Languages
Page last updated at 19:25 GMT, Tuesday, 12 May 2009 20:25 UK

US elected to UN rights council

UN logo
The US had previously been critical of the UN Human Rights Council

The United States has been elected to a seat on the UN Human Rights Council for the first time.

The council had been shunned by the Bush administration, which accused it of admitting states with poor rights records and having an anti-Israel bias.

But the Obama administration has reversed its predecessor's policy of boycotting the Geneva-based body.

The US was one of 18 countries elected to the 47-seat council in a vote by the UN General Assembly.

After the vote, the US Ambassador to the UN, Susan Rice, told the BBC America was not blind to the council's flaws.

"Obviously there will always be some countries whose respect and record on human rights is sub-par," she said.

"We have not been perfect ourselves but we intend to lead based on the strong principled vision that the American people have about respecting human rights [and] supporting democracy."

Ms Rice added that the US looked forward to the review of the council's workings due in 2011.

'Era of engagement'

The US was elected unopposed with 90% of the vote because countries agree in advance which of them will stand for election, the BBC's Laura Trevelyan reports from New York.

It is these uncompetitive elections, say critics, which allow repressive countries to get on the council and then use it to block scrutiny of their behaviour.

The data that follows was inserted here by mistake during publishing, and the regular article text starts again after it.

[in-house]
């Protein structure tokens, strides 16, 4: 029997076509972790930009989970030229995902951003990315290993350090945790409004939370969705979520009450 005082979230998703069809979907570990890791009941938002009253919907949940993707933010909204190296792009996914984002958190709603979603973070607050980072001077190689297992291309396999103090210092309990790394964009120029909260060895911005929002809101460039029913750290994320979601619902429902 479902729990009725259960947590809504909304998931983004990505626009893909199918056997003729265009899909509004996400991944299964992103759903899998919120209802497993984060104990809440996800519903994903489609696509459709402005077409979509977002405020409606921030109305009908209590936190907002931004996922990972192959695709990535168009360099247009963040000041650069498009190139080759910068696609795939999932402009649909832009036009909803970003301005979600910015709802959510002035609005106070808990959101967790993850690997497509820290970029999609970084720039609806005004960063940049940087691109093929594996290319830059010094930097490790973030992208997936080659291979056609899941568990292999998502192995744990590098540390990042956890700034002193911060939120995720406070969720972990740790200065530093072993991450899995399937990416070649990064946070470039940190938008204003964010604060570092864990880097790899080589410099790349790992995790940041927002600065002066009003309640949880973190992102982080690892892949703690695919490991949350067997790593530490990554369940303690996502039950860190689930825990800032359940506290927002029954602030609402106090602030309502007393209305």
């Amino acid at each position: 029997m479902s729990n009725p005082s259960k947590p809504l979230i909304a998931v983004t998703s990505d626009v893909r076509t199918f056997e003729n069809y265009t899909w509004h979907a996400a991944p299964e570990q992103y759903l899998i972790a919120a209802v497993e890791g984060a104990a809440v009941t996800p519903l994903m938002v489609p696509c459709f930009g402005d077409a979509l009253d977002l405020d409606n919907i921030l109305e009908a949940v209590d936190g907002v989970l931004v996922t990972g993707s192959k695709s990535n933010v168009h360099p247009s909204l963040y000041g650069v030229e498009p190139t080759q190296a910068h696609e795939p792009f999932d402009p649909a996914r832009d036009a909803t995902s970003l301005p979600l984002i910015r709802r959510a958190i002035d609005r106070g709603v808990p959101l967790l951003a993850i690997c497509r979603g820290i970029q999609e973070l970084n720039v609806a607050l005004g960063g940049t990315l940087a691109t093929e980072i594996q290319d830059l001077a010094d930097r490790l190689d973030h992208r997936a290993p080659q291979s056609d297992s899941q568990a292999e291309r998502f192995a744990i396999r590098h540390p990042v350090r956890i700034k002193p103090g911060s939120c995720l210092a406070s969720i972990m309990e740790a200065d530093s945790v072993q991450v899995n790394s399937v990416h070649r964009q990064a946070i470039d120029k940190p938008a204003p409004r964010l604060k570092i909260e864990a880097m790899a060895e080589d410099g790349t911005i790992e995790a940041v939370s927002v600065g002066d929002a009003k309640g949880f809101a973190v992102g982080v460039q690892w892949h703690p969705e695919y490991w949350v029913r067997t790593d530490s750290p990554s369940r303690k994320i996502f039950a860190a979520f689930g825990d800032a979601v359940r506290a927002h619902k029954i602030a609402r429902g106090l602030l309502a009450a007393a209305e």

The Obama administration announced in March that it would be seeking to join the Human Rights Council as part of a broader strategy to create a "new era of engagement" with the rest of the world.

Previously, the US government had accused the council of being hijacked by countries with a strong bias against Israel, and had criticised it for its failure to condemn perceived human rights violations by the Sudanese government in Darfur.

A number of countries whose human rights records have been criticised by the US - including Cuba, Saudi Arabia, China and Russia - are also represented on the council.

The council was set up in 2006 to replace the UN Commission on Human Rights, which had also been dogged by accusations of anti-Israeli prejudice.



Print Sponsor


SEE ALSO
US reverses rights council stance
01 Apr 09 |  Americas
UN human rights body challenged
15 Jan 09 |  Special Reports
Same old rows hit new rights body
27 Jul 07 |  Americas
US criticises new UN rights body
10 May 06 |  Americas

RELATED INTERNET LINKS
The BBC is not responsible for the content of external internet sites



FEATURES, VIEWS, ANALYSIS
Has China's housing bubble burst?
How the world's oldest clove tree defied an empire
Why Royal Ballet principal Sergei Polunin quit

BBC iD

Sign in

BBC navigation

Copyright © 2016 BBC. The BBC is not responsible for the content of external sites. Read more.

This page is best viewed in an up-to-date web browser with style sheets (CSS) enabled. While you will be able to view the content of this page in your current browser, you will not be able to get the full visual experience. Please consider upgrading your browser software or enabling style sheets (CSS) if you are able to do so.

Americas Africa Europe Middle East South Asia Asia Pacific